On December 25th, 2021, astronomers and space exploration enthusiasts got the greatest Christmas present of all! After years of delays, cost overruns, and additional testing, the James Webb Space Telescope (JWST) launched from Europe’s Spaceport in Kourou, French Guiana. In what was a real nail-biter, the Ariane 5 rocket and its precious payload reached orbit without a hitch. But as is so often the case, the deployment of the JWST was just the first in a series of “hurry up and wait” episodes.
Typically, periods of waiting are seeing are accompanied by plenty of worry and doubt. Luckily, there have been several positive developments since the JWST launched that could help alleviate these anxieties. The latest is how the telescope successfully deployed its aft momentum flap, an instrument that will keep the telescope oriented during its mission. The news was announced yesterday (December 30th) via @NASAWebb, NASA’s official Twitter account for the Webb telescope, and the JWST page at NASA Blogs.Continue reading “JWST Just Deployed a Sail That Lets it Stop Getting Pushed Around by the Sun’s Radiation.”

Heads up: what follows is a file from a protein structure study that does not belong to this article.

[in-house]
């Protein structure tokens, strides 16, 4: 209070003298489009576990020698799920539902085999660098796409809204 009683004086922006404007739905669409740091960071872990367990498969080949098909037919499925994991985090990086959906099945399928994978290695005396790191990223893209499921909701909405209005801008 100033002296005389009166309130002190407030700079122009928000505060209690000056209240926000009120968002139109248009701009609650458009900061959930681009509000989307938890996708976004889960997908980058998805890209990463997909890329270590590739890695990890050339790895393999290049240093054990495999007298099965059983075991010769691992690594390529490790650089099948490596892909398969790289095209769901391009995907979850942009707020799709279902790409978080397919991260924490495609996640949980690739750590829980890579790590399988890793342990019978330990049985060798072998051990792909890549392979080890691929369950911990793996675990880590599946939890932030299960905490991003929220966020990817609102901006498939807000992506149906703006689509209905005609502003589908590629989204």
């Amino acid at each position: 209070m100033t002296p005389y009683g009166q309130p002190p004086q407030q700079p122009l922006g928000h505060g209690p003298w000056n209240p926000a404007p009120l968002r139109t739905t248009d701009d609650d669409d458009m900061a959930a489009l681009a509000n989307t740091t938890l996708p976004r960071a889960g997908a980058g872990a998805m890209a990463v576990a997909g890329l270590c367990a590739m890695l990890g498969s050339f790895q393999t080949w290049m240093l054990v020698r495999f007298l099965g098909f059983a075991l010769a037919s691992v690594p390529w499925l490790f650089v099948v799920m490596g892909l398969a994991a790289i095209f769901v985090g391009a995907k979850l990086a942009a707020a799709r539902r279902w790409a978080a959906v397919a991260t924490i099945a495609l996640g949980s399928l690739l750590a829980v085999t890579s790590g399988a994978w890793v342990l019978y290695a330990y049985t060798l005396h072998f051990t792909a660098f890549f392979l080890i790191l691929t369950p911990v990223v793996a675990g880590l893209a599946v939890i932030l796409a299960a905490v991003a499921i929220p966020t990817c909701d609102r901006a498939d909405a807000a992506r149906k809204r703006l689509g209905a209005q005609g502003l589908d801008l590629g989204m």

Every part of the James Webb Space Telescope’s (JWST’s) deployment is nerve-wracking, but some of the most nail-biting moments will happen on New Year’s Eve and New Year’s Day.Continue reading “Still Nervous about JWST? Friday and Saturday’s Sunshield Deployments will be Nail-biters”
Want to know the latest details on the James Webb Space Telescope? NASA has a “dashboard” where you can see all the data: location, the current deployment info, temperatures and more.Continue reading “Want Updates on JWST? NASA’s Site Will Bury you in Data: Distance, Temperatures, Deployment Stats… Everything”